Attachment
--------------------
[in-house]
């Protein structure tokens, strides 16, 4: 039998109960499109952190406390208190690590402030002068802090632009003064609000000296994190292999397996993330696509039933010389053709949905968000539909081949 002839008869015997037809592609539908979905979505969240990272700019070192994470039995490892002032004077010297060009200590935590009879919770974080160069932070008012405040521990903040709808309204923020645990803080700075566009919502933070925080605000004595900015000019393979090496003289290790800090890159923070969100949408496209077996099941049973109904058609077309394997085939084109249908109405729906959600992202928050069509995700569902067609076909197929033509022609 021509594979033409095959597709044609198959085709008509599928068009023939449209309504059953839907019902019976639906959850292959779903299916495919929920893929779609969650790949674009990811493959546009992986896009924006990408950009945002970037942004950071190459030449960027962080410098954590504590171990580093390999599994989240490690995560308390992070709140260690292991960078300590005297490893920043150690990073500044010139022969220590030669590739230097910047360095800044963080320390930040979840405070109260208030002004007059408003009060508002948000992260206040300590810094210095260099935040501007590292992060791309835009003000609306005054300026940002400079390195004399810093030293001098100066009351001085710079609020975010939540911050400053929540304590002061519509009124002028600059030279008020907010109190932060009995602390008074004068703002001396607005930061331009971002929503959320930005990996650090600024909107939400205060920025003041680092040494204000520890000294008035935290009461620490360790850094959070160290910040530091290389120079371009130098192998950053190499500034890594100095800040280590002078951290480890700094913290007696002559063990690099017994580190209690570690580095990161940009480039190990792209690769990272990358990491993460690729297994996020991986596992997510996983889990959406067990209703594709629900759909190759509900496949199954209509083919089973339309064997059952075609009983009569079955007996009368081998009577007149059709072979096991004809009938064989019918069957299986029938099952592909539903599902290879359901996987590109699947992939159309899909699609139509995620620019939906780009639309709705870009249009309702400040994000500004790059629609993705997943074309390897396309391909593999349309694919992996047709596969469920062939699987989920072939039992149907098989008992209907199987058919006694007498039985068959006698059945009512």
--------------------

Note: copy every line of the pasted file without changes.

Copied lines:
[in-house]
């Protein structure tokens, strides 16, 4: 039998109960499109952190406390208190690590402030002068802090632009003064609000000296994190292999397996993330696509039933010389053709949905968000539909081949 002839008869015997037809592609539908979905979505969240990272700019070192994470039995490892002032004077010297060009200590935590009879919770974080160069932070008012405040521990903040709808309204923020645990803080700075566009919502933070925080605000004595900015000019393979090496003289290790800090890159923070969100949408496209077996099941049973109904058609077309394997085939084109249908109405729906959600992202928050069509995700569902067609076909197929033509022609 021509594979033409095959597709044609198959085709008509599928068009023939449209309504059953839907019902019976639906959850292959779903299916495919929920893929779609969650790949674009990811493959546009992986896009924006990408950009945002970037942004950071190459030449960027962080410098954590504590171990580093390999599994989240490690995560308390992070709140260690292991960078300590005297490893920043150690990073500044010139022969220590030669590739230097910047360095800044963080320390930040979840405070109260208030002004007059408003009060508002948000992260206040300590810094210095260099935040501007590292992060791309835009003000609306005054300026940002400079390195004399810093030293001098100066009351001085710079609020975010939540911050400053929540304590002061519509009124002028600059030279008020907010109190932060009995602390008074004068703002001396607005930061331009971002929503959320930005990996650090600024909107939400205060920025003041680092040494204000520890000294008035935290009461620490360790850094959070160290910040530091290389120079371009130098192998950053190499500034890594100095800040280590002078951290480890700094913290007696002559063990690099017994580190209690570690580095990161940009480039190990792209690769990272990358990491993460690729297994996020991986596992997510996983889990959406067990209703594709629900759909190759509900496949199954209509083919089973339309064997059952075609009983009569079955007996009368081998009577007149059709072979096991004809009938064989019918069957299986029938099952592909539903599902290879359901996987590109699947992939159309899909699609139509995620620019939906780009639309709705870009249009309702400040994000500004790059629609993705997943074309390897396309391909593999349309694919992996047709596969469920062939699987989920072939039992149907098989008992209907199987058919006694007498039985068959006698059945009512």